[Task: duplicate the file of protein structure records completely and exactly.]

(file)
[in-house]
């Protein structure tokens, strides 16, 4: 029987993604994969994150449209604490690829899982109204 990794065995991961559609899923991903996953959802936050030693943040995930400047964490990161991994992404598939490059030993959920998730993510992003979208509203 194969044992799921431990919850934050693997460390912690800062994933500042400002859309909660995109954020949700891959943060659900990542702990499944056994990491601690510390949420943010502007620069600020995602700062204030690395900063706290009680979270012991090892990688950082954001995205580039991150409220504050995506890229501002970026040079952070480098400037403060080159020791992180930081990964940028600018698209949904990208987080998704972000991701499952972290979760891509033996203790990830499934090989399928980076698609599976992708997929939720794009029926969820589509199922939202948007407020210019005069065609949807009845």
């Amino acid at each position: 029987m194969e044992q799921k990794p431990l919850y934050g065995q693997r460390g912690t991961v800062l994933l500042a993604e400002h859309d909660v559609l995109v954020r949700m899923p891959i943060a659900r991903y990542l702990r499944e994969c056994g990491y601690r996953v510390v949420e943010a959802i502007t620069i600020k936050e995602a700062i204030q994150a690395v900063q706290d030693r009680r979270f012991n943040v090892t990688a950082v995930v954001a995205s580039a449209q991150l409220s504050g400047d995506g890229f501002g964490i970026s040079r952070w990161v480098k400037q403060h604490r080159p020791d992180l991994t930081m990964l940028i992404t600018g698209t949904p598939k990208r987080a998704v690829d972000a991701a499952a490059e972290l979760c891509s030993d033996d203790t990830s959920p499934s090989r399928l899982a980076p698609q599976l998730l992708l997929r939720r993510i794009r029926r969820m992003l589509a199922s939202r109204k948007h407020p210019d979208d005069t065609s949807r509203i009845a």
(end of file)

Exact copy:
[in-house]
């Protein structure tokens, strides 16, 4: 029987993604994969994150449209604490690829899982109204 990794065995991961559609899923991903996953959802936050030693943040995930400047964490990161991994992404598939490059030993959920998730993510992003979208509203 194969044992799921431990919850934050693997460390912690800062994933500042400002859309909660995109954020949700891959943060659900990542702990499944056994990491601690510390949420943010502007620069600020995602700062204030690395900063706290009680979270012991090892990688950082954001995205580039991150409220504050995506890229501002970026040079952070480098400037403060080159020791992180930081990964940028600018698209949904990208987080998704972000991701499952972290979760891509033996203790990830499934090989399928980076698609599976992708997929939720794009029926969820589509199922939202948007407020210019005069065609949807009845």
């Amino acid at each position: 029987m194969e044992q799921k990794p431990l919850y934050g065995q693997r460390g912690t991961v800062l994933l500042a993604e400002h859309d909660v559609l995109v954020r949700m899923p891959i943060a659900r991903y990542l702990r499944e994969c056994g990491y601690r996953v510390v949420e943010a959802i502007t620069i600020k936050e995602a700062i204030q994150a690395v900063q706290d030693r009680r979270f012991n943040v090892t990688a950082v995930v954001a995205s580039a449209q991150l409220s504050g400047d995506g890229f501002g964490i970026s040079r952070w990161v480098k400037q403060h604490r080159p020791d992180l991994t930081m990964l940028i992404t600018g698209t949904p598939k990208r987080a998704v690829d972000a991701a499952a490059e972290l979760c891509s030993d033996d203790t990830s959920p499934s090989r399928l899982a980076p698609q599976l998730l992708l997929r939720r993510i794009r029926r969820m992003l589509a199922s939202r109204k948007h407020p210019d979208d005069t065609s949807r509203i009845a």